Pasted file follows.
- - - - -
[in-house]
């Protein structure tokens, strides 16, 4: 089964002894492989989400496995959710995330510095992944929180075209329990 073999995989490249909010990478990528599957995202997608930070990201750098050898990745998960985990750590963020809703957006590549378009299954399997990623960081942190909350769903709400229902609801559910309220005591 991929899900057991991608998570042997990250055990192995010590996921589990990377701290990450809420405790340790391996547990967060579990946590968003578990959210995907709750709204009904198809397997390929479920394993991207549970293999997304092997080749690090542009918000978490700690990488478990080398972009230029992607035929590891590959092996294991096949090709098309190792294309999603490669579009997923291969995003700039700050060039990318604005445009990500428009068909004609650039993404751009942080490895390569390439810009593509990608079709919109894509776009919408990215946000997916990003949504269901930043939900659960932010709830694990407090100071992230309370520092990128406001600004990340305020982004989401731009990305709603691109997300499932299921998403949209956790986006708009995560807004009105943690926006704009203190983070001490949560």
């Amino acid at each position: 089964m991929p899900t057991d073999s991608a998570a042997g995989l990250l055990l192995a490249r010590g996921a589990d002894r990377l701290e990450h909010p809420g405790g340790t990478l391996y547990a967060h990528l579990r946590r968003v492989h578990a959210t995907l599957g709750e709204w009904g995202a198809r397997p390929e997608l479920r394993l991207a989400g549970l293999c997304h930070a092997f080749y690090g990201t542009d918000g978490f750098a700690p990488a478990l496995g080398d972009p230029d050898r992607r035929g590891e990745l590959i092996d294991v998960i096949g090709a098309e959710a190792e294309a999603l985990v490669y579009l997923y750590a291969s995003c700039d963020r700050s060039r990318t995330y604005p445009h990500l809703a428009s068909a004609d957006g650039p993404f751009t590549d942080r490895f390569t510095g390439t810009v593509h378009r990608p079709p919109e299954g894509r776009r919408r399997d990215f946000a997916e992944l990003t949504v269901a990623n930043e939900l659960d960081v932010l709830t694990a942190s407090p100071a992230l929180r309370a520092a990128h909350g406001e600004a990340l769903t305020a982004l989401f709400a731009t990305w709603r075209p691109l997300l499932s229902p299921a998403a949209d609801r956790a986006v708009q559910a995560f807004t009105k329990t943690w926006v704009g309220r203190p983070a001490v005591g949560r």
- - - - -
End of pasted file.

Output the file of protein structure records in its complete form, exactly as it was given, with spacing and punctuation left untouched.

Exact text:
[in-house]
């Protein structure tokens, strides 16, 4: 089964002894492989989400496995959710995330510095992944929180075209329990 073999995989490249909010990478990528599957995202997608930070990201750098050898990745998960985990750590963020809703957006590549378009299954399997990623960081942190909350769903709400229902609801559910309220005591 991929899900057991991608998570042997990250055990192995010590996921589990990377701290990450809420405790340790391996547990967060579990946590968003578990959210995907709750709204009904198809397997390929479920394993991207549970293999997304092997080749690090542009918000978490700690990488478990080398972009230029992607035929590891590959092996294991096949090709098309190792294309999603490669579009997923291969995003700039700050060039990318604005445009990500428009068909004609650039993404751009942080490895390569390439810009593509990608079709919109894509776009919408990215946000997916990003949504269901930043939900659960932010709830694990407090100071992230309370520092990128406001600004990340305020982004989401731009990305709603691109997300499932299921998403949209956790986006708009995560807004009105943690926006704009203190983070001490949560």
């Amino acid at each position: 089964m991929p899900t057991d073999s991608a998570a042997g995989l990250l055990l192995a490249r010590g996921a589990d002894r990377l701290e990450h909010p809420g405790g340790t990478l391996y547990a967060h990528l579990r946590r968003v492989h578990a959210t995907l599957g709750e709204w009904g995202a198809r397997p390929e997608l479920r394993l991207a989400g549970l293999c997304h930070a092997f080749y690090g990201t542009d918000g978490f750098a700690p990488a478990l496995g080398d972009p230029d050898r992607r035929g590891e990745l590959i092996d294991v998960i096949g090709a098309e959710a190792e294309a999603l985990v490669y579009l997923y750590a291969s995003c700039d963020r700050s060039r990318t995330y604005p445009h990500l809703a428009s068909a004609d957006g650039p993404f751009t590549d942080r490895f390569t510095g390439t810009v593509h378009r990608p079709p919109e299954g894509r776009r919408r399997d990215f946000a997916e992944l990003t949504v269901a990623n930043e939900l659960d960081v932010l709830t694990a942190s407090p100071a992230l929180r309370a520092a990128h909350g406001e600004a990340l769903t305020a982004l989401f709400a731009t990305w709603r075209p691109l997300l499932s229902p299921a998403a949209d609801r956790a986006v708009q559910a995560f807004t009105k329990t943690w926006v704009g309220r203190p983070a001490v005591g949560r």